Industry officials deride the progressives’ grab for credit.

“The industry’s success … [is] the result of the fortitude and perseverance of private sector companies and their shareholders, not the benevolence of  the federal government,” said one official who did not want to be identified for fear of retaliation by Obama’s deputies. “Both in rhetoric and regulation, this administration has largely thrown roadblocks in front of the one engine that is propelling a more favorable economic outlook.”

“I don’t know of any large-scale technical developments that have been from government,” said Alan Boras, a vice-president for media relations at Encana Corp., a gas-fracking company.

Government researchers developed some basic technology that was used by industry in the fracking business, but that doesn’t allow government to claim credit for the gas boom, he said. The U.S. government also funded early development of the Internet, he added, but “did the government develop the technology for the iPad? No, it didn’t.”

“We did at all, [without] a cent” from government, said James Hill, an executive at Gastrac, another fracking company. Gastrac is a Canadian company that was formed by veterans from energy giant Halliburton, and it has developed a newer form of fracking technology that use only small quantities of corrosive chemicals to extract natural gas from rock.

In Canada, Hill said, “the government got out of the business of helping companies long ago.”

The attempted credit grab “is part of the never-ending search for more power… [which] is the driving force of progressivism,” said Kish. Power is valuable, he said, because progressives “can convert that power into everyone having to come to the government to do anything.”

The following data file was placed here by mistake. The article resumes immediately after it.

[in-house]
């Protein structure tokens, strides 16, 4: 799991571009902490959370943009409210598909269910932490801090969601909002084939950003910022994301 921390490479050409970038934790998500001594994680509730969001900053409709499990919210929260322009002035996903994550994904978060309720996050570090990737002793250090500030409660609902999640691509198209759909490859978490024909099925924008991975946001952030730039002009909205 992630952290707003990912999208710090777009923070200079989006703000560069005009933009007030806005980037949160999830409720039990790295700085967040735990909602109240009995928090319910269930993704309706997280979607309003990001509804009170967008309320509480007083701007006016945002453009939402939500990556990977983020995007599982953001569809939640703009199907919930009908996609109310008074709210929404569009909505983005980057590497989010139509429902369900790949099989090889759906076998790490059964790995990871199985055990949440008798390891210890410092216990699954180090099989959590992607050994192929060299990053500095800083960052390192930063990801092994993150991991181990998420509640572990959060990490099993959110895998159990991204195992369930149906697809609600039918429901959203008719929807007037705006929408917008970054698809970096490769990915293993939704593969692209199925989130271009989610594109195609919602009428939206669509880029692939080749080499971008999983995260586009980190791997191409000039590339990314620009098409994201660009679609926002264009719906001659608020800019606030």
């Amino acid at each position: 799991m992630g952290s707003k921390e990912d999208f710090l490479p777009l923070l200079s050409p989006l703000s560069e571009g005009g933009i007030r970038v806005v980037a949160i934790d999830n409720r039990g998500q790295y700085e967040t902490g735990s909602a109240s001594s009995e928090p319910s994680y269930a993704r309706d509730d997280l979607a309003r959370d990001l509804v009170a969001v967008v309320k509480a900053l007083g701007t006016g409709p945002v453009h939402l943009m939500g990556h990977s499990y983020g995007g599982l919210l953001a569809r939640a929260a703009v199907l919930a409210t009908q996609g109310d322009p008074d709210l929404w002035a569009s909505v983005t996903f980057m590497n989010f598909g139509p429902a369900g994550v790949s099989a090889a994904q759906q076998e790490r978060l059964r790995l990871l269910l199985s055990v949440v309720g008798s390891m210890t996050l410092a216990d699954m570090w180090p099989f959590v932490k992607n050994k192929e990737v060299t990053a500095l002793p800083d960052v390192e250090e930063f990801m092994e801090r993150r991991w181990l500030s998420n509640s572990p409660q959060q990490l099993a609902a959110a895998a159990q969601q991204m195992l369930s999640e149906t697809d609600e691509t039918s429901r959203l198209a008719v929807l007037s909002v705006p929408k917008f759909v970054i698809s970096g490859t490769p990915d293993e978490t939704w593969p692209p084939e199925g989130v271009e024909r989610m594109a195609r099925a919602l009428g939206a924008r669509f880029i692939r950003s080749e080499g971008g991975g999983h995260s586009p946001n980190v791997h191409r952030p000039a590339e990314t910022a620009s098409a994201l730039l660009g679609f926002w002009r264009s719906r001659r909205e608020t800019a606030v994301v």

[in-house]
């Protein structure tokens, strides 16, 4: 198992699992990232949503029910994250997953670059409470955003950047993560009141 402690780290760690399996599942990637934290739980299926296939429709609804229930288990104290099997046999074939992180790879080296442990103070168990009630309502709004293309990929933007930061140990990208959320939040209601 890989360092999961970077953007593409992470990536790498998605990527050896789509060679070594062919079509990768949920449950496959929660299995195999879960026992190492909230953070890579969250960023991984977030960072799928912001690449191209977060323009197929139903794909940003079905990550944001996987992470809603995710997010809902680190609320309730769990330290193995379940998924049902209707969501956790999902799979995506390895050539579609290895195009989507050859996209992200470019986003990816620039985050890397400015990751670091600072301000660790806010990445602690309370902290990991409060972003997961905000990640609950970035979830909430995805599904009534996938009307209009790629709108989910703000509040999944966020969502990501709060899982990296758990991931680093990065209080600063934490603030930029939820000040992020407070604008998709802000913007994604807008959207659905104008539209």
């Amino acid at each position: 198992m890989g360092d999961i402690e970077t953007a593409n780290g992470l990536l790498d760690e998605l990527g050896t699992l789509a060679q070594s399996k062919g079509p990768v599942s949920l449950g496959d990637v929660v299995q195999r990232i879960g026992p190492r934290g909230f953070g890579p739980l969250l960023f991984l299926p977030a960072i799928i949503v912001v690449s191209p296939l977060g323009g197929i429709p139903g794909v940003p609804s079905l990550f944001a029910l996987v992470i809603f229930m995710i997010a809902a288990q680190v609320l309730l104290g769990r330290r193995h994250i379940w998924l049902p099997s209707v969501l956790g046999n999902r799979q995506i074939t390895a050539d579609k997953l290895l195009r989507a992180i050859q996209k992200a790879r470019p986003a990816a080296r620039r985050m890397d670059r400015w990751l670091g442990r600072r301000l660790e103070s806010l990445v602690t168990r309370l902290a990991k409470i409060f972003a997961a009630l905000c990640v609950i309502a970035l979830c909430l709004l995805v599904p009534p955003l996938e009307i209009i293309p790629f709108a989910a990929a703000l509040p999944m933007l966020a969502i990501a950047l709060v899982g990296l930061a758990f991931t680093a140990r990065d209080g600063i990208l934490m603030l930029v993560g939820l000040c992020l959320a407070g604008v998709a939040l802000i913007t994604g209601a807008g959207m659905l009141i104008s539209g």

Progressives constantly cast doubt on private-sector successes because they need to boost government power, Kish continued. The progressives’ attitude, he said, is “if [something] is successful, government had to have something to do with it, and if people are successful on their own, they must have done wrong or gotten something by underhanded means.”

Mitchell’s massive success still leaves many opportunities for progressives to play a role in the gas industry

“The economics are such that we don’t have to incentivize industry to extract it, but we do have to make sure the technologies are there to do it safely, where there may be some underinvestment on the private side,” Obama said on Jan. 17. On Jan. 24, he announced plans to regulate companies’ use of chemicals.

The industry, however, already invests heavily in safety, partly because natural gas is explosive and can kill workers and destroy equipment, but also because lawsuits and safety violations can eat up profit.

Obama is also using his claim for credit to win a larger role for progressives in the nation’s other energy sectors.

Obama’s 2009 stimulus included about $40 billion in funds for the green-tech industry. Much of that money went to basic research, but much went to companies or consumers to temporarily subsidize the sale of solar power, high-tech batteries, battery-powered autos and other products.

The sector’s infamous poster child is now-bankrupt Solyndra, a California-based solar cell manufacturer. The firm went bankrupt in 2011 after receiving $535 million in federal loan guarantees following extensive contacts between Obama’s deputies and company advocates.

The resulting scandal has significantly damaged public support for Obama’s green-tech policies.

Now, Obama appears to be using his claim about progressives’ role in the gas-fracking industry to bolster a larger role for progressives in the green-tech sector.